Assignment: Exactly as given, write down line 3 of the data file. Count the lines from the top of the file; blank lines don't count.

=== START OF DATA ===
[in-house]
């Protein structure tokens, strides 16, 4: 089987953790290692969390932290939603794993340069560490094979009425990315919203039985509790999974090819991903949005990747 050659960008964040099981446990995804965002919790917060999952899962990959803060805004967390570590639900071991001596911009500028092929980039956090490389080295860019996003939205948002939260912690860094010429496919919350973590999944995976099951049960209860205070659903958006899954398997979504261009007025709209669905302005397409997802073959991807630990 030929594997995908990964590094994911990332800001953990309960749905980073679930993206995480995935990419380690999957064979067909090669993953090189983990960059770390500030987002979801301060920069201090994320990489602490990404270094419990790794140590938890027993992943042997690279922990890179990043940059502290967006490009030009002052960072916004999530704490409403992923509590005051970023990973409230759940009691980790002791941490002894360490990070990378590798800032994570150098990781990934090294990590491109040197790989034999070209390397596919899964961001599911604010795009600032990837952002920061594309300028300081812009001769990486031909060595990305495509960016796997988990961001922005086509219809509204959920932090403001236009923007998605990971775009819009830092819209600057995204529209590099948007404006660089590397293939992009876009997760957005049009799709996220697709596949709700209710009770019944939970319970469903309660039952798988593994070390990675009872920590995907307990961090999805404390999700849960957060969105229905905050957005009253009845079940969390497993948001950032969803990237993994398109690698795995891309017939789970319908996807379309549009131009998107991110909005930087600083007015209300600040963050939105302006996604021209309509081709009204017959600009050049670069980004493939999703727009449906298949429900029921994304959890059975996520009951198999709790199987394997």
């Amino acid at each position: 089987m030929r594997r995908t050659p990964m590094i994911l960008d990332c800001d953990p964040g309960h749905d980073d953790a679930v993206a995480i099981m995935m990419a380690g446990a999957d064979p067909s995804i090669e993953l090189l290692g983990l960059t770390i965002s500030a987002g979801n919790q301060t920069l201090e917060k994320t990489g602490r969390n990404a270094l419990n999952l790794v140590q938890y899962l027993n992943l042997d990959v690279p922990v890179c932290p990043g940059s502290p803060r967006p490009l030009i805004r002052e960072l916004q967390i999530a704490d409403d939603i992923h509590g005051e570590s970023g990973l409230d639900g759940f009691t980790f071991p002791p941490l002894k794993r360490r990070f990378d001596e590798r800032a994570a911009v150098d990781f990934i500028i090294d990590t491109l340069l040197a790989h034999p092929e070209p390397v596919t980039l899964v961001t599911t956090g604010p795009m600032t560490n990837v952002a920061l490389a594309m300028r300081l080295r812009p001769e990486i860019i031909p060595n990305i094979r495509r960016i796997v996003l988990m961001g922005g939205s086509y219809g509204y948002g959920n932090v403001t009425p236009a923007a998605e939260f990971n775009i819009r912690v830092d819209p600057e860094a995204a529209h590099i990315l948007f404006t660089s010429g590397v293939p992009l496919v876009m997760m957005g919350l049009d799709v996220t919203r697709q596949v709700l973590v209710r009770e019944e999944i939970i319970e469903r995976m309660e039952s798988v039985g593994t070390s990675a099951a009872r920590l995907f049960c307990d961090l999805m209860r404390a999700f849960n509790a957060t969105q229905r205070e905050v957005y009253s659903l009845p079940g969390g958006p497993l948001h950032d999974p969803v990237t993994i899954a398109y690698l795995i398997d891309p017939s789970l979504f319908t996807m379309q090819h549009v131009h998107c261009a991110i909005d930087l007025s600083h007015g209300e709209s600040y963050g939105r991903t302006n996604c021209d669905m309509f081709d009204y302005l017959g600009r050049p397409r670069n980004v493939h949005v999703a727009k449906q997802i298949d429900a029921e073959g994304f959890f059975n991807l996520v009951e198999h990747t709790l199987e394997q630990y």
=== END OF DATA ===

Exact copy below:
């Amino acid at each position: 089987m030929r594997r995908t050659p990964m590094i994911l960008d990332c800001d953990p964040g309960h749905d980073d953790a679930v993206a995480i099981m995935m990419a380690g446990a999957d064979p067909s995804i090669e993953l090189l290692g983990l960059t770390i965002s500030a987002g979801n919790q301060t920069l201090e917060k994320t990489g602490r969390n990404a270094l419990n999952l790794v140590q938890y899962l027993n992943l042997d990959v690279p922990v890179c932290p990043g940059s502290p803060r967006p490009l030009i805004r002052e960072l916004q967390i999530a704490d409403d939603i992923h509590g005051e570590s970023g990973l409230d639900g759940f009691t980790f071991p002791p941490l002894k794993r360490r990070f990378d001596e590798r800032a994570a911009v150098d990781f990934i500028i090294d990590t491109l340069l040197a790989h034999p092929e070209p390397v596919t980039l899964v961001t599911t956090g604010p795009m600032t560490n990837v952002a920061l490389a594309m300028r300081l080295r812009p001769e990486i860019i031909p060595n990305i094979r495509r960016i796997v996003l988990m961001g922005g939205s086509y219809g509204y948002g959920n932090v403001t009425p236009a923007a998605e939260f990971n775009i819009r912690v830092d819209p600057e860094a995204a529209h590099i990315l948007f404006t660089s010429g590397v293939p992009l496919v876009m997760m957005g919350l049009d799709v996220t919203r697709q596949v709700l973590v209710r009770e019944e999944i939970i319970e469903r995976m309660e039952s798988v039985g593994t070390s990675a099951a009872r920590l995907f049960c307990d961090l999805m209860r404390a999700f849960n509790a957060t969105q229905r205070e905050v957005y009253s659903l009845p079940g969390g958006p497993l948001h950032d999974p969803v990237t993994i899954a398109y690698l795995i398997d891309p017939s789970l979504f319908t996807m379309q090819h549009v131009h998107c261009a991110i909005d930087l007025s600083h007015g209300e709209s600040y963050g939105r991903t302006n996604c021209d669905m309509f081709d009204y302005l017959g600009r050049p397409r670069n980004v493939h949005v999703a727009k449906q997802i298949d429900a029921e073959g994304f959890f059975n991807l996520v009951e198999h990747t709790l199987e394997q630990y």